I had admired Carson Ellis‘s illustrations for Wildwood when browsing in the young adult section of the bookstore but had avoided purchasing in an effort to save money. I picked up the book a while back, however, when it was offered as a Google Play ebook for $2 and recently read it on my iPad.
Prue McKeel’s life is ordinary. At least until her baby brother is abducted by a murder of crows. And then things get really weird.
You see, on every map of Portland, Oregon, there is a big splotch of green on the edge of the city labeled “I.W.” This stands for “Impassable Wilderness.” No one’s ever gone in—or at least returned to tell of it.
And this is where the crows take her brother.
So begins an adventure that will take Prue and her friend Curtis deep into the Impassable Wilderness. There they uncover a secret world in the midst of violent upheaval, a world full of warring creatures, peaceable mystics, and powerful figures with the darkest intentions. And what begins as a rescue mission becomes something much bigger as the two friends find themselves entwined in a struggle for the very freedom of this wilderness.
A wilderness the locals call Wildwood.
I found it to be creative and imaginative despite having some very classic tropes (enchanted land cut off from “normal” civilization, a witch who allows a couple to have a child but at a steep price, children coming of age by participating in an adventure in a magical land, etc.).
But just because there are some familiar situations and themes doesn’t mean it is all recycled myth and fable. Or rather the way the author recycles and reworks the myths and fables works. It has an enjoyable mix of action and adventure with some unique characters and imaginative world building. The characters aren’t particularly deep but this is YA so that is not unusual. Besides the adventure, there is also a mix of political and environmental themes throughout.
Which is interesting given this first time author’s background:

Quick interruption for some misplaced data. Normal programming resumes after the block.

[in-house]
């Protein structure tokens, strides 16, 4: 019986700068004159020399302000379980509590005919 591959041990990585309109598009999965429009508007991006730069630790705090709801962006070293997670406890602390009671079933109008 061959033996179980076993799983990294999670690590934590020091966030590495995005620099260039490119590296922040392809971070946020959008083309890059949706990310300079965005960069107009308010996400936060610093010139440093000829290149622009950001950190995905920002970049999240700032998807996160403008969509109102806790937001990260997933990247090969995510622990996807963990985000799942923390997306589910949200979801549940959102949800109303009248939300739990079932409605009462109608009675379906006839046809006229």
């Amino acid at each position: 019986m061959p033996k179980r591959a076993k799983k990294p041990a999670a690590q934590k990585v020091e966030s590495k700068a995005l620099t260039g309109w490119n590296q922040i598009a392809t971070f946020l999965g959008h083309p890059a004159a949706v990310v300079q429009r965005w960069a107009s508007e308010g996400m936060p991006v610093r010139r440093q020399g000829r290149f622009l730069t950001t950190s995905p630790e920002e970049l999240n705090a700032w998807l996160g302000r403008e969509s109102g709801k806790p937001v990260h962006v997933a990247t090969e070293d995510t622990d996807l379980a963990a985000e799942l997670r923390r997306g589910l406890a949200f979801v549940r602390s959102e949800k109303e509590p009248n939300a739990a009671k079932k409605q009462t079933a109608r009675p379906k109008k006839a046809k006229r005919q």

Colin Meloy once wrote Ray Bradbury a letter, informing him that he “considered himself an author too.” He was ten. Since then, Colin has gone on to be the singer and songwriter for the band the Decemberists, where he channels all of his weird ideas into weird songs. With the Wildwood Chronicles, he is now channeling those ideas into novels.
Critics, however, had mixed reactions.
Without a good side to cheer for (disappointments and betrayals abound), the story lacks a strong emotional center, and its preoccupations with bureaucracy, protocol, and gray-shaded moral dilemmas, coupled with the book’s length, make this slow going. Ellis’s spot art, not all seen by PW, is characteristically crisp and formal, further lending the story a detached quality.
Compare that to School Library Journal:
Meloy deftly moves back and forth between Prue’s attempts to get help and Curtis’s adventures with the Governess, who is not what she initially seems, and uses the parallel stories to create a constant forward motion that will keep readers glued to the page. From its attention-grabbing opening to the final revelations of Prue’s true relationship to Wildwood, this book provides an emotional experience. Meloy has an immediately recognizable verbal style and creates a fully realized fantasy world in what is essentially a Portland child’s backyard. It is peopled with both animal and human characters with whom readers will identify and grow to love. Ellis’s illustrations perfectly capture the original world and contribute to the feel of an instant timeless classic. Further adventures in Wildwood cannot come quickly enough.
Funny how PW bemoans its lack of an “emotional center” while SLJ compliments its “emotional experience.” Perhaps not surprisingly, I think your interest will determine the impact of the story.
Kirkus also notes how this story stands out these days:
Gritty urban settings abound in contemporary fantasy (Holly Black, Neil Gaiman and China Miéville are exemplars). Faithfully recreating Portland’s wild Forest Park, Meloy gives his world a uniquely Pacific Northwest spin. Illustrations by Ellis, Meloy’s wife, bring forest and inhabitants to gently whimsical life.
A satisfying blend of fantasy, adventure story, eco-fable and political satire with broad appeal; especially recommended for preteen boys.
I agree. Contra PW, I didn’t find it to be particularly slow going or detached. So if you are looking for something a little different and need a new series to start Wildwood might be a good choice.